In this fourth interview of transformation leader, I was delighted to meet Sophie Delmas, head of partnerships at l’Atelier BNP Paribas. L’Atelier is dedicated to prospective and market intelligence, working mainly as internal consultant for the bank. They sell their advice internally, and Sophie’s role is to define the needs and help promote the Atelier’s know-hows. Sophie also co-founded with Orange the “Observatoire des réseaux sociaux d’entreprises”, dedicated to sharing about Digital Transformation and Innovation between CAC 40 companies. It appeared very clearly from my exchanges with her that she strongly believed in the power of networks and collaboration.

Why business partnership, because we are in increasingly open and porous environments and we cannot work alone, so it is key to value a whole network of internal and external connections in order to transform ideas into businesses by accompanying projects.

Sophie has had a very atypical career: starting as an engineer in construction then moved  to code, sales and progressively evolved towards marketing in consulting industry. She entered BNP Paribas in 2001, and got various positions in the company since: from internet subjects, online banking, and implementing the first collaborative platform for the group. She also worked with HR on corporate social network, digital acculturation, and change programme in the digital transformation of the group.

From construction engineer to digital subjects it’s awesome.

What struck me was that despite a technical background Sophie not only shows great understanding but also deeply values the cultural aspects of business. She’s a people person with a pragmatic approach to transformation.  In this interview, I’m highlighting three key points of Sophie’s perspective and experience of transformation: do not get carried away by the fancy trends, build supportive communities and play the long game.

Disclaimer: the opinions and perspectives shared in this article are my own and that of the interviewee, and do not necessarily reflect the official position of the interviewee’s employer.

Don’t believe the hype

Sophie has seen the various hypes in business, trends, buzz words, new tools, methods, come and go. She can almost name them all. She has learnt to use them to energize a movement without getting carried away by the magical belief they will solve everything.

Ten years ago it was the internal social networks which were supposed to make email disappear, it wasn’t the case but it contributed to change people’s and HR’s mindset about publication of profiles, ethics and internal validations.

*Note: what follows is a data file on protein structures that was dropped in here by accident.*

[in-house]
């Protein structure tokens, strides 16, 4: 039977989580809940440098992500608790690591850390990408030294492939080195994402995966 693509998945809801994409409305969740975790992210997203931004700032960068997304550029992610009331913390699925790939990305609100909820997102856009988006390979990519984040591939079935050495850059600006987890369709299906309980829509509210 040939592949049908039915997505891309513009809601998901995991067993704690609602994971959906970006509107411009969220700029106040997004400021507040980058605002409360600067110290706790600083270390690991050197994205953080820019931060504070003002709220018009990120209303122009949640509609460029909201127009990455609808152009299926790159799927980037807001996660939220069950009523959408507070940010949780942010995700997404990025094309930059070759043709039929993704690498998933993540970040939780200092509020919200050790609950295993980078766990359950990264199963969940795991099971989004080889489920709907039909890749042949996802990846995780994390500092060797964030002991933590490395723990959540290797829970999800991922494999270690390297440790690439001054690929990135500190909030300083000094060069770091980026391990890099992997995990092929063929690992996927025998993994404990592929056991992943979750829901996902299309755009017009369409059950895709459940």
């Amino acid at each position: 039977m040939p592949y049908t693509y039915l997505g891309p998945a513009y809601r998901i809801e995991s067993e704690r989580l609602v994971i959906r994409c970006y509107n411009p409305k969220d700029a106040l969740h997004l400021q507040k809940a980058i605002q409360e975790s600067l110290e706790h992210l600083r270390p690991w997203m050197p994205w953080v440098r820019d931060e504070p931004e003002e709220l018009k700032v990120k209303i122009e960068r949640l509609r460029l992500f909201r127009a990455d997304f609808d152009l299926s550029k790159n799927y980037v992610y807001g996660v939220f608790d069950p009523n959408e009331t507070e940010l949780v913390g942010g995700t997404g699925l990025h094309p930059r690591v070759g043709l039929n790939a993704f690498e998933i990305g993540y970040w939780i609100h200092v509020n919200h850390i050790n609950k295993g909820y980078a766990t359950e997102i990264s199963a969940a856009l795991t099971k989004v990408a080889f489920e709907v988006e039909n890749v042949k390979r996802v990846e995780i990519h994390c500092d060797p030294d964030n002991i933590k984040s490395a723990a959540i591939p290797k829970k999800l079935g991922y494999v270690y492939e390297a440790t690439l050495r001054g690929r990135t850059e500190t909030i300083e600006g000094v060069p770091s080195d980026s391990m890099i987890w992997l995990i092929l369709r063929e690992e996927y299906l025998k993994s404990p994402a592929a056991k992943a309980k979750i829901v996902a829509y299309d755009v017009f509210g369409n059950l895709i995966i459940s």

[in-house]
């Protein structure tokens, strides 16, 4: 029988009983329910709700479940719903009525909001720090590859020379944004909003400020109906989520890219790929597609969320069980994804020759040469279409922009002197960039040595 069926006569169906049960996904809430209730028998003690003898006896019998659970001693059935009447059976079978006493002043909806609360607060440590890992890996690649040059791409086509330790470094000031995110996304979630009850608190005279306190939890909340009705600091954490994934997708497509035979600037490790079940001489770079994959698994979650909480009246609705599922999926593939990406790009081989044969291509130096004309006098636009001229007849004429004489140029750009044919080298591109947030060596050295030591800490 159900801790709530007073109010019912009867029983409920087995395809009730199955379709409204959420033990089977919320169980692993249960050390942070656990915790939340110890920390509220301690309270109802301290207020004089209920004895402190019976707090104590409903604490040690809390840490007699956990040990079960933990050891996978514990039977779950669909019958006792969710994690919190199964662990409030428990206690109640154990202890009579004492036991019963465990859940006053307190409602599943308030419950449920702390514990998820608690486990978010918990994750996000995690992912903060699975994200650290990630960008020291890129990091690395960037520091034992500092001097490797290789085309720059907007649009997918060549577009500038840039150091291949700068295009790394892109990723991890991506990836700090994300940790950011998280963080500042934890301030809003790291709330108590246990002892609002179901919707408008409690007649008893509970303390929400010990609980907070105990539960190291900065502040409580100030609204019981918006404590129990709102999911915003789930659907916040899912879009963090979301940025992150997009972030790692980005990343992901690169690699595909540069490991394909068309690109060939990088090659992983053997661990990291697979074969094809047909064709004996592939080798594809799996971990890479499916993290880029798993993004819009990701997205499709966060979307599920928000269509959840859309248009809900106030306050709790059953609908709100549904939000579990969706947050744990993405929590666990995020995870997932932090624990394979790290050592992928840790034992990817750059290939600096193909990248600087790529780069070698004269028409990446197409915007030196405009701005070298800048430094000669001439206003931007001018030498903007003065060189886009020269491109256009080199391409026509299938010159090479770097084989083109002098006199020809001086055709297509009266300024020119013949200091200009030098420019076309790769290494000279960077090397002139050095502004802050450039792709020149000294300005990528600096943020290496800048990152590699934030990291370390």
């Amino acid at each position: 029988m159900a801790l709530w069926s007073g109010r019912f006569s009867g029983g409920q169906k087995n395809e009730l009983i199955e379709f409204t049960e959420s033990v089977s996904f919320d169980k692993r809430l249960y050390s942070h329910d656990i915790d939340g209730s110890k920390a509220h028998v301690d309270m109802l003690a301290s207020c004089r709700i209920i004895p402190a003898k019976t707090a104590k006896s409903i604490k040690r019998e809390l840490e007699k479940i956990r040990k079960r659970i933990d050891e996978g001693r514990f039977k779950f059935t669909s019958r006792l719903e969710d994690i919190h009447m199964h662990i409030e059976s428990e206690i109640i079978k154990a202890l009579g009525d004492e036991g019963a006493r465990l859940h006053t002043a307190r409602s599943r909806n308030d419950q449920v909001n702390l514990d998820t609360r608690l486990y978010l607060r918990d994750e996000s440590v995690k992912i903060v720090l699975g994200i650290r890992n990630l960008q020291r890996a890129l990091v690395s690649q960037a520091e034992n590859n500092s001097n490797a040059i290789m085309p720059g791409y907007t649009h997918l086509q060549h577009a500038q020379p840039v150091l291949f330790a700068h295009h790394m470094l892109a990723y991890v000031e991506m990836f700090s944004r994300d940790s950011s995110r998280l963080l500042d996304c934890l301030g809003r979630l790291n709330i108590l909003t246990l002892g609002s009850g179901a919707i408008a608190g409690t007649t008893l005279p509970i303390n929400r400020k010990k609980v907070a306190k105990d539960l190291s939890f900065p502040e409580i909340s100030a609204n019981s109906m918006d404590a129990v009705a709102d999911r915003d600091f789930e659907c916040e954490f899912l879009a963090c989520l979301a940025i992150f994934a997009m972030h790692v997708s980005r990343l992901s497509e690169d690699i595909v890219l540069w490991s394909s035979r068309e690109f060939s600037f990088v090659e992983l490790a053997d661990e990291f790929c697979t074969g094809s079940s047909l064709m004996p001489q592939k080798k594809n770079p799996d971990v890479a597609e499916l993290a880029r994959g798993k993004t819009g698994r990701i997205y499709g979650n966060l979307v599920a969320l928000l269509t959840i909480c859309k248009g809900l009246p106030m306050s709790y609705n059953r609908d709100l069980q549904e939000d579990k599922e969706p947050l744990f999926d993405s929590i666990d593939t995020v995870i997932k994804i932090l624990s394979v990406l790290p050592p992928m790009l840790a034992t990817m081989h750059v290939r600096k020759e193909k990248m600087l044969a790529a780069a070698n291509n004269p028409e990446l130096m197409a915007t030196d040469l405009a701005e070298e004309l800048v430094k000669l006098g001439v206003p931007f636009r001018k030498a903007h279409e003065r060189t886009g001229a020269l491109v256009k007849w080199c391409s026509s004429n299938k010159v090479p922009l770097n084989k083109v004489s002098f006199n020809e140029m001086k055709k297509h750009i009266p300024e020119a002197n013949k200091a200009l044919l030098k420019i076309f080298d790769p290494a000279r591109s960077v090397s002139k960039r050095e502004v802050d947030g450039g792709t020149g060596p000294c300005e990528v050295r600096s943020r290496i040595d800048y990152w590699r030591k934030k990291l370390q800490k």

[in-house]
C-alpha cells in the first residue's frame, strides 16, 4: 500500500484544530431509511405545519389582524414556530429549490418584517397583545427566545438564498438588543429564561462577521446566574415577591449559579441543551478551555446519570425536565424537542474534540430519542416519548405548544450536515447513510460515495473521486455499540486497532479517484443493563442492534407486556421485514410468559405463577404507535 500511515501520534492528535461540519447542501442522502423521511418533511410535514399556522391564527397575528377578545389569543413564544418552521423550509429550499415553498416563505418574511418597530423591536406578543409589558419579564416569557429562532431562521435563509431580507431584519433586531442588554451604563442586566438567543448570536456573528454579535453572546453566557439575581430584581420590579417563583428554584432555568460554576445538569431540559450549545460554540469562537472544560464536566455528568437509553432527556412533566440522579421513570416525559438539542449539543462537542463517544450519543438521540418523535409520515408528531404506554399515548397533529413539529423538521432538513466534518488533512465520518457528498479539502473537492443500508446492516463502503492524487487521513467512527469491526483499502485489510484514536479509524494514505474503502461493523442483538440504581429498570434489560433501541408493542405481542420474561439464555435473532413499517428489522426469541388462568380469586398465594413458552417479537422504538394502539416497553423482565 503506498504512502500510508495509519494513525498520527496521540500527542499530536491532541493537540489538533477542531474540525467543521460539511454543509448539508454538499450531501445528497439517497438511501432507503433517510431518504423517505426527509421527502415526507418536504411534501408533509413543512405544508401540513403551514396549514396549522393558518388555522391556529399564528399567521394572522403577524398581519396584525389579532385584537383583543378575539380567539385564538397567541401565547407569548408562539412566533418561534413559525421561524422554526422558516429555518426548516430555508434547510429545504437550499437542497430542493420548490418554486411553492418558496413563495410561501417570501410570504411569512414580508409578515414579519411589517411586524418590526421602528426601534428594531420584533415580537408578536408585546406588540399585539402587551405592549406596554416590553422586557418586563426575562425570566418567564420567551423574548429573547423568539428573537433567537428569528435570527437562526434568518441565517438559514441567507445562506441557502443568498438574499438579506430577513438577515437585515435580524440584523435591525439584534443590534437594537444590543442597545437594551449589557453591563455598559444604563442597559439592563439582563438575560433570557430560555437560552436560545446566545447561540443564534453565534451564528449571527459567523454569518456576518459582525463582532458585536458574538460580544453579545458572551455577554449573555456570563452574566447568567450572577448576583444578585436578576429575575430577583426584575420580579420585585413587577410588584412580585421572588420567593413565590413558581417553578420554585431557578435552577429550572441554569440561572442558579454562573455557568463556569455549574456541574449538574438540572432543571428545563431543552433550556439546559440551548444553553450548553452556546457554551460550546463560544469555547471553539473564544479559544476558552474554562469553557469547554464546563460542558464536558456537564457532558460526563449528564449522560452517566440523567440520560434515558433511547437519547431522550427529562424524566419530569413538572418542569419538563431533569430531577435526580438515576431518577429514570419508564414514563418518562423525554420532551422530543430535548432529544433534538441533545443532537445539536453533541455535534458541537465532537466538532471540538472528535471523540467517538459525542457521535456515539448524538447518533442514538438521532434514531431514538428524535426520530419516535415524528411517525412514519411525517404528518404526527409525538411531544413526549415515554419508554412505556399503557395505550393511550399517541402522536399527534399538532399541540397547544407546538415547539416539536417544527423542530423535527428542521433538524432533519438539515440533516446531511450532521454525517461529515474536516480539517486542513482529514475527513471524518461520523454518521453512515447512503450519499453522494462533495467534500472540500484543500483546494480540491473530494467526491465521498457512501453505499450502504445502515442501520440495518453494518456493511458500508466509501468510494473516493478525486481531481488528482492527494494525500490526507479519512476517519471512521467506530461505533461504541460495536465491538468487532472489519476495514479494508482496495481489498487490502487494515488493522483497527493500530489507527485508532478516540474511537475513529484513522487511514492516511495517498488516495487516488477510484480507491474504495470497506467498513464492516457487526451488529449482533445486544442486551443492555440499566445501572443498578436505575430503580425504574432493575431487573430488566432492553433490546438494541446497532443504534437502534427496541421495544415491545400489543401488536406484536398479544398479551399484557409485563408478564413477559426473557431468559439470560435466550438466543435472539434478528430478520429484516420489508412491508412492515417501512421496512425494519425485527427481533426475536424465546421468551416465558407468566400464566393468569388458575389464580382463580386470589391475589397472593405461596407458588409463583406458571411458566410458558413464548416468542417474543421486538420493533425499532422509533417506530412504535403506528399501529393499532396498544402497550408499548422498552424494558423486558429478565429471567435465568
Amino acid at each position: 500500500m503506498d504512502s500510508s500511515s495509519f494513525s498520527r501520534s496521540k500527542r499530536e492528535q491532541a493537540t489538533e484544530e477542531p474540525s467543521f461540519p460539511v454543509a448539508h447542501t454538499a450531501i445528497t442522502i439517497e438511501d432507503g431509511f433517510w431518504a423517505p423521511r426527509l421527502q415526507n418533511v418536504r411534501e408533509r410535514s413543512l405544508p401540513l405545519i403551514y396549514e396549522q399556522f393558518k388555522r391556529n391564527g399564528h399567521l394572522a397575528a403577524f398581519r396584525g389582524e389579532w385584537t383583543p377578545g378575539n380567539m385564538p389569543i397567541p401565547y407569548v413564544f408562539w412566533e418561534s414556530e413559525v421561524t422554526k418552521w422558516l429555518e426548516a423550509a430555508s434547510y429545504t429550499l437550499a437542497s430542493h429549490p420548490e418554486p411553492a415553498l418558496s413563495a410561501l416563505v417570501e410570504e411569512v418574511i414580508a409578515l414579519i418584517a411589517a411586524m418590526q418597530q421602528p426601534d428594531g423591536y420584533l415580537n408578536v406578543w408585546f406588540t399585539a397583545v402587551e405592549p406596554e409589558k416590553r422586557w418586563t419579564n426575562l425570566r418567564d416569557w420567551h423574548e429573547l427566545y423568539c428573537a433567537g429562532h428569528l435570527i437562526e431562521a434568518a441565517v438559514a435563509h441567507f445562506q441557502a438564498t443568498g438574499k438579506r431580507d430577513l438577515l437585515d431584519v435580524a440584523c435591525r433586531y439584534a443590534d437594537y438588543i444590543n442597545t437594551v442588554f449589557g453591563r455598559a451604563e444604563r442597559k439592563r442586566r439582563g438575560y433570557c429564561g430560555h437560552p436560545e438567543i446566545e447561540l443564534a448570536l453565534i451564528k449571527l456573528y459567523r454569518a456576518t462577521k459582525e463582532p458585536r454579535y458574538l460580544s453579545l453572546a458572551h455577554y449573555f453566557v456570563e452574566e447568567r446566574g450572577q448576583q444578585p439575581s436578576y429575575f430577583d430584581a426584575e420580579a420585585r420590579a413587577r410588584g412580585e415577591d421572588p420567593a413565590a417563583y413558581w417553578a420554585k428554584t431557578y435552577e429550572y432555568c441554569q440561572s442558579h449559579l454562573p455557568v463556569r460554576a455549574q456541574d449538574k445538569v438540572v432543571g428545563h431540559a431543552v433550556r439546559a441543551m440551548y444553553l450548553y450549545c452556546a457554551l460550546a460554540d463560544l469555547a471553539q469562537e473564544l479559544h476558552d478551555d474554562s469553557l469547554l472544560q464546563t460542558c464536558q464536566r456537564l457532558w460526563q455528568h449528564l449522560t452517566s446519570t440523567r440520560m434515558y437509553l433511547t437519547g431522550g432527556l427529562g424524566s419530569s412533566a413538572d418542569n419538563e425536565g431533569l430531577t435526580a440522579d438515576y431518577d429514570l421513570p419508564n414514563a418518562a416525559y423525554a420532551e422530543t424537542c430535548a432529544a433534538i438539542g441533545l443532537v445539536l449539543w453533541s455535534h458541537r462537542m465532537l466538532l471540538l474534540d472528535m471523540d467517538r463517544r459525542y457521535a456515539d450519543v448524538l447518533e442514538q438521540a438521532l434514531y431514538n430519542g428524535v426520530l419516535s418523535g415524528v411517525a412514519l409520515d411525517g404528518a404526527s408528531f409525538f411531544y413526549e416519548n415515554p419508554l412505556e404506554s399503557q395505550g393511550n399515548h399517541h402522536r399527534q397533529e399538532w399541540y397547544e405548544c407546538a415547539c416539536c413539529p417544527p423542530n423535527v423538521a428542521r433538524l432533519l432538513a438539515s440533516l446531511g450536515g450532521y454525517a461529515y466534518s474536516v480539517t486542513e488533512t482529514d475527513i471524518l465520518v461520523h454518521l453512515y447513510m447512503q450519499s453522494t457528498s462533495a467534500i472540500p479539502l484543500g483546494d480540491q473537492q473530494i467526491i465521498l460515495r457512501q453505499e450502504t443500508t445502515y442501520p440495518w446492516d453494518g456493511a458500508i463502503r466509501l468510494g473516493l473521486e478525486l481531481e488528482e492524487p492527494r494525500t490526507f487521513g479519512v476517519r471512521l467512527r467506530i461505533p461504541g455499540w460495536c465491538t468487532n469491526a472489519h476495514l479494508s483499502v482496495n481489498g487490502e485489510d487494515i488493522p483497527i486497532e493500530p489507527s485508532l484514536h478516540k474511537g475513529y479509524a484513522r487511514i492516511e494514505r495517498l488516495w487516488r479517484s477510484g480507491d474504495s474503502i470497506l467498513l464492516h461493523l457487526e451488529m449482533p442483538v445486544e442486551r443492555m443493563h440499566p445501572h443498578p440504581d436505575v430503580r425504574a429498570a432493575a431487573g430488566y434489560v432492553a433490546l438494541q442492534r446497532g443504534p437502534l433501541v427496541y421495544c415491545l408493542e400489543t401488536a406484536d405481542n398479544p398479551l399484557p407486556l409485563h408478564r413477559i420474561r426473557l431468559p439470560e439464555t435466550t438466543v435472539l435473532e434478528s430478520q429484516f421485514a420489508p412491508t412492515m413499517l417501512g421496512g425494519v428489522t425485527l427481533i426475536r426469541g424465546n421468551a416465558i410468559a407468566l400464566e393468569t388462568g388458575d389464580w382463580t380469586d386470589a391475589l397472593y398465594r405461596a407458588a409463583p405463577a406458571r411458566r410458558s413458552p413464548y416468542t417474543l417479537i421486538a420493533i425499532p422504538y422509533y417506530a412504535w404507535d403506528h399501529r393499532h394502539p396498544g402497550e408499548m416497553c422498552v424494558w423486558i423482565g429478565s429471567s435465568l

So she has a very realistic view of using trends in a transformation, which doesn’t mean she is not ambitious.

There is a lot of stakes around communication in any transformation. It is great because it gives energy, it gathers people, it helps with alignment, and at the same time, it is key to know how to decode what is the hidden message, and be sure to know what we can reasonably implement or adapt depending on the culture, the history and the people.

Sophie shared a few examples about being real when facing the next hype and the one that struck me the most was her intrapreneurship reality check.

At the moment there is a trend about intrapreneurship, but you need to look at concretely how many projects actually lead to business in corporations. Everyone has an intrapreneurship programme but only two or three intrapreneurs succeed in a year. Those initiatives can only be elitist depending on skills and sponsorships.

I have to say that it is not often that we hear this in large corporations. Most of the time, people are overly enthusiastic, believing it is the next best thing, evangelizing like crazy, without looking at the reality. Sophie is right here, and Philippe has been saying this for years about intrapreneurship and internal incubation. And we know people recognize it too (without advertising it too much) as one of his top ranked article is still: “10 reasons why your internal incubator will fail in less than 2 years” (in French).

So communication [department] may amplify the impact of these initiatives, they sell the dream, but in reality there’s only two or three projects, and as those projects required a good awareness and must cope with the objectives of the sponsors, very few succeed. Does the company support them to the end, and how do they accompany them? Do they disown them of their business? When you look closer at what is happening, that’s what you observe.

Being lucid about a trend doesn’t mean negating completely its benefits, I’ve found that Sophie has a very balanced view on the coming and going hypes and knows how to surf them.